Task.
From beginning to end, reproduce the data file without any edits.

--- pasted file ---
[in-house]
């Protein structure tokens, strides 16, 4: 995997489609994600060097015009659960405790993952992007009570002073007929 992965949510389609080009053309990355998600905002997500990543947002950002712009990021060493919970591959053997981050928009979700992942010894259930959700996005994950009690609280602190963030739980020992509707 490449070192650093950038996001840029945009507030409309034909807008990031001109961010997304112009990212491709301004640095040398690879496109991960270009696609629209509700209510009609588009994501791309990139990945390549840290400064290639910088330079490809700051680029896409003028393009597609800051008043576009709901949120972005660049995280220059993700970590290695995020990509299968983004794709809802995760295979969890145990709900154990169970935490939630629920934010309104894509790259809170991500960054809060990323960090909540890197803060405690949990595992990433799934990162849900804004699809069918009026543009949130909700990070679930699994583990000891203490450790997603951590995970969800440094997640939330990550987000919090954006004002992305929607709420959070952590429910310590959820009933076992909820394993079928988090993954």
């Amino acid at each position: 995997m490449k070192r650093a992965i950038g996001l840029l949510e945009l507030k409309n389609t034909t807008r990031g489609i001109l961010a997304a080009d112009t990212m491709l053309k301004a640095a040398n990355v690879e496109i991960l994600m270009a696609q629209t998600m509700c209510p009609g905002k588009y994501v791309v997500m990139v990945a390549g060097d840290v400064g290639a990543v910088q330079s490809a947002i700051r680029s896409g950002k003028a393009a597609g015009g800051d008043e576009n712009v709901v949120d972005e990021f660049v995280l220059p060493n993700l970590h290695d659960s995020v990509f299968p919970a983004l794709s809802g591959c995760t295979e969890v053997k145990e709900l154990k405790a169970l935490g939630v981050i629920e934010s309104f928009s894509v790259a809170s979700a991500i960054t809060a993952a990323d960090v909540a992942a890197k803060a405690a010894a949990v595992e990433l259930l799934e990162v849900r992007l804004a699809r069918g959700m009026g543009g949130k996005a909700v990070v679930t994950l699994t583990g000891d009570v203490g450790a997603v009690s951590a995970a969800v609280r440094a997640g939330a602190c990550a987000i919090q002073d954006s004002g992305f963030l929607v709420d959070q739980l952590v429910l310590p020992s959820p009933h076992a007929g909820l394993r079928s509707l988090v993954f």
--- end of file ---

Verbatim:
[in-house]
């Protein structure tokens, strides 16, 4: 995997489609994600060097015009659960405790993952992007009570002073007929 992965949510389609080009053309990355998600905002997500990543947002950002712009990021060493919970591959053997981050928009979700992942010894259930959700996005994950009690609280602190963030739980020992509707 490449070192650093950038996001840029945009507030409309034909807008990031001109961010997304112009990212491709301004640095040398690879496109991960270009696609629209509700209510009609588009994501791309990139990945390549840290400064290639910088330079490809700051680029896409003028393009597609800051008043576009709901949120972005660049995280220059993700970590290695995020990509299968983004794709809802995760295979969890145990709900154990169970935490939630629920934010309104894509790259809170991500960054809060990323960090909540890197803060405690949990595992990433799934990162849900804004699809069918009026543009949130909700990070679930699994583990000891203490450790997603951590995970969800440094997640939330990550987000919090954006004002992305929607709420959070952590429910310590959820009933076992909820394993079928988090993954």
């Amino acid at each position: 995997m490449k070192r650093a992965i950038g996001l840029l949510e945009l507030k409309n389609t034909t807008r990031g489609i001109l961010a997304a080009d112009t990212m491709l053309k301004a640095a040398n990355v690879e496109i991960l994600m270009a696609q629209t998600m509700c209510p009609g905002k588009y994501v791309v997500m990139v990945a390549g060097d840290v400064g290639a990543v910088q330079s490809a947002i700051r680029s896409g950002k003028a393009a597609g015009g800051d008043e576009n712009v709901v949120d972005e990021f660049v995280l220059p060493n993700l970590h290695d659960s995020v990509f299968p919970a983004l794709s809802g591959c995760t295979e969890v053997k145990e709900l154990k405790a169970l935490g939630v981050i629920e934010s309104f928009s894509v790259a809170s979700a991500i960054t809060a993952a990323d960090v909540a992942a890197k803060a405690a010894a949990v595992e990433l259930l799934e990162v849900r992007l804004a699809r069918g959700m009026g543009g949130k996005a909700v990070v679930t994950l699994t583990g000891d009570v203490g450790a997603v009690s951590a995970a969800v609280r440094a997640g939330a602190c990550a987000i919090q002073d954006s004002g992305f963030l929607v709420d959070q739980l952590v429910l310590p020992s959820p009933h076992a007929g909820l394993r079928s509707l988090v993954f």